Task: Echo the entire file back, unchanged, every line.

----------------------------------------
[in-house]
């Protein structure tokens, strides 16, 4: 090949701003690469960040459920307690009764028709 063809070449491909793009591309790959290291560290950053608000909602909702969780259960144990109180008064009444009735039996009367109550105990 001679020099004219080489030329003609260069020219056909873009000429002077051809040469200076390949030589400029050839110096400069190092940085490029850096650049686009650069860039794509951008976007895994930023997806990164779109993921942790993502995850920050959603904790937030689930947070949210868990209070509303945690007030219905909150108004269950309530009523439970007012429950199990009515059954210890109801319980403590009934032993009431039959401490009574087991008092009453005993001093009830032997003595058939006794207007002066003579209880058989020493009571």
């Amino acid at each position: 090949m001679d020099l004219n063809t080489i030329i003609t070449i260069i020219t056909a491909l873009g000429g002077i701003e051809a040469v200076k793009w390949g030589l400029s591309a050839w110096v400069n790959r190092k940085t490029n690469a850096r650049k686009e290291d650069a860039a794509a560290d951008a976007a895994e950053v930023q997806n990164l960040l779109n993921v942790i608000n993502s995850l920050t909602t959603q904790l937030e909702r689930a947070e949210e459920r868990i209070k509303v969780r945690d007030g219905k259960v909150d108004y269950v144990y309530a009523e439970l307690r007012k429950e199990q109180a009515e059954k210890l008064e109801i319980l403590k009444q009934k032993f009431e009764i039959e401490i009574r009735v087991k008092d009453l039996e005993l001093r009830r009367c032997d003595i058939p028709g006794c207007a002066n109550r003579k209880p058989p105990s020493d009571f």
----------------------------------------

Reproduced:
[in-house]
């Protein structure tokens, strides 16, 4: 090949701003690469960040459920307690009764028709 063809070449491909793009591309790959290291560290950053608000909602909702969780259960144990109180008064009444009735039996009367109550105990 001679020099004219080489030329003609260069020219056909873009000429002077051809040469200076390949030589400029050839110096400069190092940085490029850096650049686009650069860039794509951008976007895994930023997806990164779109993921942790993502995850920050959603904790937030689930947070949210868990209070509303945690007030219905909150108004269950309530009523439970007012429950199990009515059954210890109801319980403590009934032993009431039959401490009574087991008092009453005993001093009830032997003595058939006794207007002066003579209880058989020493009571």
């Amino acid at each position: 090949m001679d020099l004219n063809t080489i030329i003609t070449i260069i020219t056909a491909l873009g000429g002077i701003e051809a040469v200076k793009w390949g030589l400029s591309a050839w110096v400069n790959r190092k940085t490029n690469a850096r650049k686009e290291d650069a860039a794509a560290d951008a976007a895994e950053v930023q997806n990164l960040l779109n993921v942790i608000n993502s995850l920050t909602t959603q904790l937030e909702r689930a947070e949210e459920r868990i209070k509303v969780r945690d007030g219905k259960v909150d108004y269950v144990y309530a009523e439970l307690r007012k429950e199990q109180a009515e059954k210890l008064e109801i319980l403590k009444q009934k032993f009431e009764i039959e401490i009574r009735v087991k008092d009453l039996e005993l001093r009830r009367c032997d003595i058939p028709g006794c207007a002066n109550r003579k209880p058989p105990s020493d009571f």